Please read my blog on Reishi Mushroom under Health.
Unlocking the secrets of this fungi may be one of the most important discoveries to the future of human health. But time is running short for the endangered mushroom.
IN THE OLD-GROWTH forests of the Pacific Northwest grows a bulbous, prehistoric-looking mushroom called agarikon. It prefers to colonize century-old Douglas fir trees, growing out of their trunks like an ugly mole on a finger. When I first met Paul Stamets, a mycologist who has spent more than three decades hunting, studying, and tripping on mushrooms, he had found only two of these unusual fungi, each time by accident — or, as he might put it, divine intervention.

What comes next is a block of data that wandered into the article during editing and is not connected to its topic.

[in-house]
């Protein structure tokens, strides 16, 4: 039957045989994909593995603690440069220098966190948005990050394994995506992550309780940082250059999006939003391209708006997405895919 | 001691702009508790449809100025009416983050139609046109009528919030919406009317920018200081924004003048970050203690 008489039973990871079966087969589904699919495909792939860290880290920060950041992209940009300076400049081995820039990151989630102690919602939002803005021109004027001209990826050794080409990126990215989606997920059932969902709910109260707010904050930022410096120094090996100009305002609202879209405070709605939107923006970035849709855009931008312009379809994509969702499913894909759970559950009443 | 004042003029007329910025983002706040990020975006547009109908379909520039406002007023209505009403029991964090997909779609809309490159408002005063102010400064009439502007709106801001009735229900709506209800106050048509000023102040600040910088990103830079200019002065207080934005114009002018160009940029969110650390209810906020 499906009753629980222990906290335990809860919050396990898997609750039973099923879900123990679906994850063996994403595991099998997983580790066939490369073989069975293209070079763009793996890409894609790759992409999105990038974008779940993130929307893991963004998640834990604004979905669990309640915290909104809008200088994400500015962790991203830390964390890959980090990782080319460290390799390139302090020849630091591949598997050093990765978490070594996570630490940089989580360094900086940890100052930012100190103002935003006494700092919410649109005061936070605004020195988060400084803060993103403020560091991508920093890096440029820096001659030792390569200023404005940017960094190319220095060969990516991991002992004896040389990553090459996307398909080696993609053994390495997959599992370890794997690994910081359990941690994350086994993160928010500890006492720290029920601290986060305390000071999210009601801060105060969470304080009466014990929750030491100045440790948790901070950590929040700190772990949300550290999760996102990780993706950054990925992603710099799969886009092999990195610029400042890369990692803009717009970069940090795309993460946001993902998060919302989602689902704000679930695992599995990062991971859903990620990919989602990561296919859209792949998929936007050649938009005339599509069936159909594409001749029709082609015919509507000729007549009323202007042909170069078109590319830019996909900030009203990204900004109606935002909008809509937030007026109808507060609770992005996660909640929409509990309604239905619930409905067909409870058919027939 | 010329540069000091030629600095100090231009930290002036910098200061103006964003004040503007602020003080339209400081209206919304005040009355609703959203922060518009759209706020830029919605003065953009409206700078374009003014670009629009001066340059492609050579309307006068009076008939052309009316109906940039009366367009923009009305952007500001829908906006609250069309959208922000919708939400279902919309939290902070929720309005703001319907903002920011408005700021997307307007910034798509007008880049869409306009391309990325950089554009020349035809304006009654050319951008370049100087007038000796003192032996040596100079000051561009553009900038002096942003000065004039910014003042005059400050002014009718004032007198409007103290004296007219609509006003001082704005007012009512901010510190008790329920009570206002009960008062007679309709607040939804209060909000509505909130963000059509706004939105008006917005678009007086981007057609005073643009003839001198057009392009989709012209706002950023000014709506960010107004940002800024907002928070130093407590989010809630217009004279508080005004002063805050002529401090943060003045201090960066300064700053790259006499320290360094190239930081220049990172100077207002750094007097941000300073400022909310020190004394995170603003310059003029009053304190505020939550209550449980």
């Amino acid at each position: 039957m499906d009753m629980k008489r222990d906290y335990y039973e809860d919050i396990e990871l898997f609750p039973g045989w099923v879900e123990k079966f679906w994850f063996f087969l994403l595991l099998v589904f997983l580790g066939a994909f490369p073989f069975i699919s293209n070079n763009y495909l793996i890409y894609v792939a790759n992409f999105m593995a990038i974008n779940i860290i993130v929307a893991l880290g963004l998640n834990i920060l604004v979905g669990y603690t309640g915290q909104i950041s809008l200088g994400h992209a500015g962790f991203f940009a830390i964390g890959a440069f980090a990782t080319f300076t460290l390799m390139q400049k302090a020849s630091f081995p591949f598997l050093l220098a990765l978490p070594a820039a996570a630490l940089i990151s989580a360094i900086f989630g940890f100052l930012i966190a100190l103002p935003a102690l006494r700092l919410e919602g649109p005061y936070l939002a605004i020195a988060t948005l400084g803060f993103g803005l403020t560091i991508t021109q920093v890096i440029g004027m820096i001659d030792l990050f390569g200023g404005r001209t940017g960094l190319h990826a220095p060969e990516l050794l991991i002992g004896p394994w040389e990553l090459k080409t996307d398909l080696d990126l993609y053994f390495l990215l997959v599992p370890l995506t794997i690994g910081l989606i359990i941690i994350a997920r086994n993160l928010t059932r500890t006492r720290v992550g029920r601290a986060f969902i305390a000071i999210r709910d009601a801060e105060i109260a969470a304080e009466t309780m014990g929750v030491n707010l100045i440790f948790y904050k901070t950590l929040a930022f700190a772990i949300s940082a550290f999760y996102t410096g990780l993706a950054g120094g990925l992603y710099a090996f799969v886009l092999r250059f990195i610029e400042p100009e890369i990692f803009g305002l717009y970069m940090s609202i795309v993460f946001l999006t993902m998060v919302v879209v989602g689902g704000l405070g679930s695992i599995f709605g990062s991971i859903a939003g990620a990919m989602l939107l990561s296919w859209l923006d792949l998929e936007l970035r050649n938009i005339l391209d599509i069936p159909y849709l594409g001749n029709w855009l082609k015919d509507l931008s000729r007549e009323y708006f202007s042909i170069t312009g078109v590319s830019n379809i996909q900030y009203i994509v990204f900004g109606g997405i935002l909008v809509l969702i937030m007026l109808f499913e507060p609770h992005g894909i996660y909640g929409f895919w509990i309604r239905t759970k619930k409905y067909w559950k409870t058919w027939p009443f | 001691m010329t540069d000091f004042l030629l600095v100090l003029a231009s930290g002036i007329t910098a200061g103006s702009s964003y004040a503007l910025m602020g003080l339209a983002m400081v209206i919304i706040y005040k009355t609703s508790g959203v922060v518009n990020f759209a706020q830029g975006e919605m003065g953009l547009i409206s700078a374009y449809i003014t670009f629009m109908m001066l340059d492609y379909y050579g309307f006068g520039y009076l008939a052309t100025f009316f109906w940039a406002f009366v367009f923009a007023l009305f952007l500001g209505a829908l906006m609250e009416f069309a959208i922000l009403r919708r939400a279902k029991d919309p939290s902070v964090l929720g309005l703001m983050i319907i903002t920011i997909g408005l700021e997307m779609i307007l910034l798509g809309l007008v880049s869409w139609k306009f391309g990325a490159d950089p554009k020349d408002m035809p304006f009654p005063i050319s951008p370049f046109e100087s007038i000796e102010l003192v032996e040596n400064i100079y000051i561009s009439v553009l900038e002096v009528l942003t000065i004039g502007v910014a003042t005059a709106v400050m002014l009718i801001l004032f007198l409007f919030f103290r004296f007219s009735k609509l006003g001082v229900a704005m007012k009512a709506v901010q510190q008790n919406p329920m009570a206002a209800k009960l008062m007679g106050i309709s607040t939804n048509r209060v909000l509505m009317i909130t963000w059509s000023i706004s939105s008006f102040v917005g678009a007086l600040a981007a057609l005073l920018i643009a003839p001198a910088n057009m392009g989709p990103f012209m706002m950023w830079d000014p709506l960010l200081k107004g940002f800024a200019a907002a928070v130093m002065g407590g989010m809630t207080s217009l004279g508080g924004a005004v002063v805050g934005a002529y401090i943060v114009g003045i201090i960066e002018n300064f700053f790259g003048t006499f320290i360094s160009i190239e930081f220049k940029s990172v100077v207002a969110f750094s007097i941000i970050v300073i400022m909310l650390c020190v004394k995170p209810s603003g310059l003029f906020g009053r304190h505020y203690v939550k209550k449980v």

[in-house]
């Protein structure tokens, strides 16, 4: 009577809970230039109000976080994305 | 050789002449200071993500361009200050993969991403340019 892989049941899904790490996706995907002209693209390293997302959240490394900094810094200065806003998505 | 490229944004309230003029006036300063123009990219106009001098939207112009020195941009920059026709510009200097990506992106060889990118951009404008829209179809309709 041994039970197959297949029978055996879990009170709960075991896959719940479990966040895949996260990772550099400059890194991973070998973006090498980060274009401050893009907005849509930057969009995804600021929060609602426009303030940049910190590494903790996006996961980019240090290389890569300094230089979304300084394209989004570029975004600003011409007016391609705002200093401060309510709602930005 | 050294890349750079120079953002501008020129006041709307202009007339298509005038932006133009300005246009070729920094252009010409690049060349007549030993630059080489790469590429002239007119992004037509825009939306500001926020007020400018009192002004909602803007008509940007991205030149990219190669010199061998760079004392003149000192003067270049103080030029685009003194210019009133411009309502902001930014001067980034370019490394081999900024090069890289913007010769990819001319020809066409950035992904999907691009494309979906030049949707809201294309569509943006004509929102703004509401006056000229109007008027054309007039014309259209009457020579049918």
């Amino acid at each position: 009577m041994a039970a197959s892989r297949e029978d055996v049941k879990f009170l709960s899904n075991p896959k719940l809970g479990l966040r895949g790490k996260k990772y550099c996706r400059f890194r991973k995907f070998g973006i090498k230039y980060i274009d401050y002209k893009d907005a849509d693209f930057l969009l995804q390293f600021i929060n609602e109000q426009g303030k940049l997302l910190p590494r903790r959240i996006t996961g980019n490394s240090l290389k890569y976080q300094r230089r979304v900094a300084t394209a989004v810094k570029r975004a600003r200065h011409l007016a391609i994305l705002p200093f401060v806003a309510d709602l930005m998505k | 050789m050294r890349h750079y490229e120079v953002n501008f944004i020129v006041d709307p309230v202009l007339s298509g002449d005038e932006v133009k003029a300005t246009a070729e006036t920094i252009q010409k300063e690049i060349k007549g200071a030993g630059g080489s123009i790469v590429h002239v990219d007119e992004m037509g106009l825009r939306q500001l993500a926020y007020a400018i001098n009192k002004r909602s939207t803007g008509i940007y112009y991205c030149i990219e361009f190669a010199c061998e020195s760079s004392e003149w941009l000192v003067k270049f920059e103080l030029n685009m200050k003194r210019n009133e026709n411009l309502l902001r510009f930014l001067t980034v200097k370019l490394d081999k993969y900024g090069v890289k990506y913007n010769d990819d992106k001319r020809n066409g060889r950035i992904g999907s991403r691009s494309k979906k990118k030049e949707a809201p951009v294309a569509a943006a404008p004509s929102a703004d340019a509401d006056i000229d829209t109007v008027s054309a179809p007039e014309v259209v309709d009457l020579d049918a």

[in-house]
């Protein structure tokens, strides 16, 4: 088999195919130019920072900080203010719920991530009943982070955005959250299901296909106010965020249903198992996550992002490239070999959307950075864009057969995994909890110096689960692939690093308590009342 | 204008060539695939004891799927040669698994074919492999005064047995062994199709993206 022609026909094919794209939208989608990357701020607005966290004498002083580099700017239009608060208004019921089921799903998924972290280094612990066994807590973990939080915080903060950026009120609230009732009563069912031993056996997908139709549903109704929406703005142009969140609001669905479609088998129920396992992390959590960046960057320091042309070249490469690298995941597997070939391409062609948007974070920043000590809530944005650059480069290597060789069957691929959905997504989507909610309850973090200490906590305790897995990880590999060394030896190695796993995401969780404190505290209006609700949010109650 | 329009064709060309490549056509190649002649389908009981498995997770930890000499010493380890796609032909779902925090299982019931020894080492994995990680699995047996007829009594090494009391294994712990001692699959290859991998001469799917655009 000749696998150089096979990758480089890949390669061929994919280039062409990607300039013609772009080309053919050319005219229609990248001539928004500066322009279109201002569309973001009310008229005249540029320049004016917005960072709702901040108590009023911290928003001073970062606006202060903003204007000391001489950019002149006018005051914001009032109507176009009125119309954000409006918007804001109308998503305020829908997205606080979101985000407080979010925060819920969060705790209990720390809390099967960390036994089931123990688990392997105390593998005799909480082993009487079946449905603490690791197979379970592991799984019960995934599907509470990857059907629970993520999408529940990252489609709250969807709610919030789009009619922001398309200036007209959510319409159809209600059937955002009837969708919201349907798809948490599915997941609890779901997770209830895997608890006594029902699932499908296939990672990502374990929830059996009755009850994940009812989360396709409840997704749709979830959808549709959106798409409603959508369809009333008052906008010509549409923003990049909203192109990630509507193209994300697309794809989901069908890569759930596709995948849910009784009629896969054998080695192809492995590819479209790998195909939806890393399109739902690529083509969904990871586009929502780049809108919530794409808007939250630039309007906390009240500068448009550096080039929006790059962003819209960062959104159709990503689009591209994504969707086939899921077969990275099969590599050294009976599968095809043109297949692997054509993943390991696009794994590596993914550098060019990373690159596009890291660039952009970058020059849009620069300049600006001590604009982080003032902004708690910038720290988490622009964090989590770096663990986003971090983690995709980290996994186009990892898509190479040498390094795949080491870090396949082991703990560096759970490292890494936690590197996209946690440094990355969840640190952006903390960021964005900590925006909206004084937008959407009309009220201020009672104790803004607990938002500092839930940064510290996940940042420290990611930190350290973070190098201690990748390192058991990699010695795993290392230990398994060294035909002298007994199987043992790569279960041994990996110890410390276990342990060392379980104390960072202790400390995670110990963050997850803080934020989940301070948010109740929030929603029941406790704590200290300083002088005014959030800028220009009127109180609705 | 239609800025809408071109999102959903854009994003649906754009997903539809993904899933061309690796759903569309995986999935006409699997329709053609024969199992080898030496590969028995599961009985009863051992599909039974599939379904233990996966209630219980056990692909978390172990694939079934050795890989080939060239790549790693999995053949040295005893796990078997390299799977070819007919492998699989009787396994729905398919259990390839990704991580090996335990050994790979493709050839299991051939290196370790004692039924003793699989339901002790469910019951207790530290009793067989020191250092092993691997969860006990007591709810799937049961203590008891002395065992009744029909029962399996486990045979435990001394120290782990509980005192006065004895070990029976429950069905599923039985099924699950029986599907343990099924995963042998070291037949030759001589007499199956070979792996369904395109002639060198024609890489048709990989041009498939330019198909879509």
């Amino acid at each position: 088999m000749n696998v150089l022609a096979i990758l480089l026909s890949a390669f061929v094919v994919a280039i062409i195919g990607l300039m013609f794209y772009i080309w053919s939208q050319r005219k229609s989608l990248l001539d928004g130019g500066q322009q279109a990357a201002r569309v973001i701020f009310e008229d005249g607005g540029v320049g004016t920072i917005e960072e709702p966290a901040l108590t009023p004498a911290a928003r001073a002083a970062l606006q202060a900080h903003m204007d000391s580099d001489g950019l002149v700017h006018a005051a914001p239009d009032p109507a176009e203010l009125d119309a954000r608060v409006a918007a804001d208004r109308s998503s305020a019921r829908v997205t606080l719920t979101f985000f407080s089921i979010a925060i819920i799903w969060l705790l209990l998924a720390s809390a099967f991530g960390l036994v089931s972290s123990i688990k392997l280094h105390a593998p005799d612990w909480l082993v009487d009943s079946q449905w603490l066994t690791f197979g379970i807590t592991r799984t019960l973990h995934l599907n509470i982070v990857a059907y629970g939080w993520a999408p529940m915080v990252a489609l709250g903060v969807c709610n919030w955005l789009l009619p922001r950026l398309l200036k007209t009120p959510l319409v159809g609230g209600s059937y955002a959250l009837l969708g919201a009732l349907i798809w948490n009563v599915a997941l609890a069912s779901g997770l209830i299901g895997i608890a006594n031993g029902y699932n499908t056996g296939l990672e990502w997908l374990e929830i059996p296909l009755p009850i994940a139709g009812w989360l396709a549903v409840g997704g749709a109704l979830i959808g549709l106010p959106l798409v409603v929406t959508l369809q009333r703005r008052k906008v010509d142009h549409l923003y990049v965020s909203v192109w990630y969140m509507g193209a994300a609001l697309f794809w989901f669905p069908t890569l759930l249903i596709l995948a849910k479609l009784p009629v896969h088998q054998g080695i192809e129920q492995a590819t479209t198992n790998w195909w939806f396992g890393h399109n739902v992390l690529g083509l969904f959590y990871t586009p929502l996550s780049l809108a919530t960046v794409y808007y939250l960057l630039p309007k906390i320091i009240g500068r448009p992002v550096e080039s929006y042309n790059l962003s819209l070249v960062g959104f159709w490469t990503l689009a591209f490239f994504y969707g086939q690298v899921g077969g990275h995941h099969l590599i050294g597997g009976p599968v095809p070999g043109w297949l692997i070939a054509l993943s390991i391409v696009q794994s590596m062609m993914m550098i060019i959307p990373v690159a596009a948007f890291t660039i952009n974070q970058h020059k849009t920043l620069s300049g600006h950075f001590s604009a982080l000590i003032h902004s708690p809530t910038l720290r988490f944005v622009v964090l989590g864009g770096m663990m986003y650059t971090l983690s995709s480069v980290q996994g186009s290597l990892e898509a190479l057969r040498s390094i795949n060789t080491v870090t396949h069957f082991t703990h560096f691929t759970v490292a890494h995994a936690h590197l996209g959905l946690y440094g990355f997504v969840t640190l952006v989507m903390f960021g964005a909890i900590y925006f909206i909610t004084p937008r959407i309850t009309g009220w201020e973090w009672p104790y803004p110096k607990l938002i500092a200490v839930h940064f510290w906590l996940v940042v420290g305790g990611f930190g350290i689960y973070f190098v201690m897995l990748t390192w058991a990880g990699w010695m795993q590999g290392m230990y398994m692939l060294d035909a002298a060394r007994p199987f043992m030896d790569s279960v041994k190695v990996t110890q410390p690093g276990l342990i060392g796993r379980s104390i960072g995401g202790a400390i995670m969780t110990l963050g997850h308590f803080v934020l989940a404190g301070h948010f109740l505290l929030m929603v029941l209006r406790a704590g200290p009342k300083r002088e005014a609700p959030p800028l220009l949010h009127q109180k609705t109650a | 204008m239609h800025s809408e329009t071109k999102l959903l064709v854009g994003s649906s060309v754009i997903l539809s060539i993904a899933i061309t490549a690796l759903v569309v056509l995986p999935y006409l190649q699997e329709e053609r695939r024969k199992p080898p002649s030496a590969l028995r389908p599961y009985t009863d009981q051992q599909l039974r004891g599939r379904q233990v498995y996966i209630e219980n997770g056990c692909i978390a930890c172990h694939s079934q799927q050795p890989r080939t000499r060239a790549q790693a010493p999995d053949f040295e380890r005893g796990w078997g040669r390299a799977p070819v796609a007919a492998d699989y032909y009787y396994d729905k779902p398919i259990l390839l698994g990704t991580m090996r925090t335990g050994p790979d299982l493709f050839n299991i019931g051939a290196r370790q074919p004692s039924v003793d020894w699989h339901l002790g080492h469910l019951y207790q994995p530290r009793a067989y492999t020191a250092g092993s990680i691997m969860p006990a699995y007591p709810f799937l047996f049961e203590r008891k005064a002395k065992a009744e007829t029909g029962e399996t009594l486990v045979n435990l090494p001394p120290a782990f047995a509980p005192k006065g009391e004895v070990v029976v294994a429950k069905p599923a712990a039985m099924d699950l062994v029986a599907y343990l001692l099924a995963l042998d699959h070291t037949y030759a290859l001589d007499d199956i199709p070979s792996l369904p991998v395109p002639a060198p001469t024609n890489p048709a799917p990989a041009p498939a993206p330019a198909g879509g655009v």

Stamets believes that unlocking agar i kon’s secrets may be as important to the future of human health as Alexander Fleming’s discovery of penicillium mold’s antibiotic properties more than 80 years ago. And so on a sunny July day, Stamets is setting off on a voyage along the coastal islands of southern British Columbia in hopes of bagging more of the endangered fungus before deforestation or climate change irreparably alters the ecosystems where it makes its home. Agarikon may be ready to save us — but we may have to save it first.